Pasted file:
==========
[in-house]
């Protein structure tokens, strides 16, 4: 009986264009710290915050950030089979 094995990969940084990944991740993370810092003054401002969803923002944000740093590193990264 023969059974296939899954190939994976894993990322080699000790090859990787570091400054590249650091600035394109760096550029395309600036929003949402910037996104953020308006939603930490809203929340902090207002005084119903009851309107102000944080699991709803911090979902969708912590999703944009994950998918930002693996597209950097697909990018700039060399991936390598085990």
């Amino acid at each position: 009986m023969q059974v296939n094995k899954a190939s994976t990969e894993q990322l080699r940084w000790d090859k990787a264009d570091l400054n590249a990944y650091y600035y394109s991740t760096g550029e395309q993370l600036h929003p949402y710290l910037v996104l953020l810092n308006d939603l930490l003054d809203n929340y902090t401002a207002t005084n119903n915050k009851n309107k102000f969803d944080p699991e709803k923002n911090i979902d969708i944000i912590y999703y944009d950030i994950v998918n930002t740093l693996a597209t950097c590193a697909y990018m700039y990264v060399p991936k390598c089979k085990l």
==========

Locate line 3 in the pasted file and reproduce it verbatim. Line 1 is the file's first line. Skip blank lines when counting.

């Amino acid at each position: 009986m023969q059974v296939n094995k899954a190939s994976t990969e894993q990322l080699r940084w000790d090859k990787a264009d570091l400054n590249a990944y650091y600035y394109s991740t760096g550029e395309q993370l600036h929003p949402y710290l910037v996104l953020l810092n308006d939603l930490l003054d809203n929340y902090t401002a207002t005084n119903n915050k009851n309107k102000f969803d944080p699991e709803k923002n911090i979902d969708i944000i912590y999703y944009d950030i994950v998918n930002t740093l693996a597209t950097c590193a697909y990018m700039y990264v060399p991936k390598c089979k085990l």